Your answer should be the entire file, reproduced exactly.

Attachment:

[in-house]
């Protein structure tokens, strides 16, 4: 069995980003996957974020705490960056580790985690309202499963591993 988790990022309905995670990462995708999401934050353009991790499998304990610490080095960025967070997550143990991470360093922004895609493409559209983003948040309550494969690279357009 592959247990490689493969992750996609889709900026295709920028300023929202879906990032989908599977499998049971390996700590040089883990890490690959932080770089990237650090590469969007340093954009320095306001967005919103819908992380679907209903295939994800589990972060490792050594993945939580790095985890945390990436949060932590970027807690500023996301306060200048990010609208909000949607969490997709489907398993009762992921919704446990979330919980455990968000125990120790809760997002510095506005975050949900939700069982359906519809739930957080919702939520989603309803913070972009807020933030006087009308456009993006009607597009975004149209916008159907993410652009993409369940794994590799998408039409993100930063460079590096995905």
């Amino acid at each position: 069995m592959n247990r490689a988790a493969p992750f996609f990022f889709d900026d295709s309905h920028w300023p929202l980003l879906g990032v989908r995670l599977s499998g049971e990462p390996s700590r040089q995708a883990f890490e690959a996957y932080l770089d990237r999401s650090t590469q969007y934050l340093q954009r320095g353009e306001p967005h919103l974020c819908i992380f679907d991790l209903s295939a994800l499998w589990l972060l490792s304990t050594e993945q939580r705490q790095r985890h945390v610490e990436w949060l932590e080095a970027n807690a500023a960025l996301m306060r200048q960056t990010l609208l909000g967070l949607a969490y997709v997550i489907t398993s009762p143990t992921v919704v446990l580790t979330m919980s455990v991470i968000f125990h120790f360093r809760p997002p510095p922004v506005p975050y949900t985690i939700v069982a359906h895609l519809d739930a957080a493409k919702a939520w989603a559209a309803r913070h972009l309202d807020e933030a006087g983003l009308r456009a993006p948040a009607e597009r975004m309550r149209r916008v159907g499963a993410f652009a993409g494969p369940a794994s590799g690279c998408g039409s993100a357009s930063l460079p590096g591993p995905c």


[in-house]
């Protein structure tokens, strides 16, 4: 069995980003996957974020705490960056580790985690309202499963591993 988790990022309905995670990462995708999401934050353009991790499998304990610490080095960025967070997550143990991470360093922004895609493409559209983003948040309550494969690279357009 592959247990490689493969992750996609889709900026295709920028300023929202879906990032989908599977499998049971390996700590040089883990890490690959932080770089990237650090590469969007340093954009320095306001967005919103819908992380679907209903295939994800589990972060490792050594993945939580790095985890945390990436949060932590970027807690500023996301306060200048990010609208909000949607969490997709489907398993009762992921919704446990979330919980455990968000125990120790809760997002510095506005975050949900939700069982359906519809739930957080919702939520989603309803913070972009807020933030006087009308456009993006009607597009975004149209916008159907993410652009993409369940794994590799998408039409993100930063460079590096995905």
């Amino acid at each position: 069995m592959n247990r490689a988790a493969p992750f996609f990022f889709d900026d295709s309905h920028w300023p929202l980003l879906g990032v989908r995670l599977s499998g049971e990462p390996s700590r040089q995708a883990f890490e690959a996957y932080l770089d990237r999401s650090t590469q969007y934050l340093q954009r320095g353009e306001p967005h919103l974020c819908i992380f679907d991790l209903s295939a994800l499998w589990l972060l490792s304990t050594e993945q939580r705490q790095r985890h945390v610490e990436w949060l932590e080095a970027n807690a500023a960025l996301m306060r200048q960056t990010l609208l909000g967070l949607a969490y997709v997550i489907t398993s009762p143990t992921v919704v446990l580790t979330m919980s455990v991470i968000f125990h120790f360093r809760p997002p510095p922004v506005p975050y949900t985690i939700v069982a359906h895609l519809d739930a957080a493409k919702a939520w989603a559209a309803r913070h972009l309202d807020e933030a006087g983003l009308r456009a993006p948040a009607e597009r975004m309550r149209r916008v159907g499963a993410f652009a993409g494969p369940a794994s590799g690279c998408g039409s993100a357009s930063l460079p590096g591993p995905c």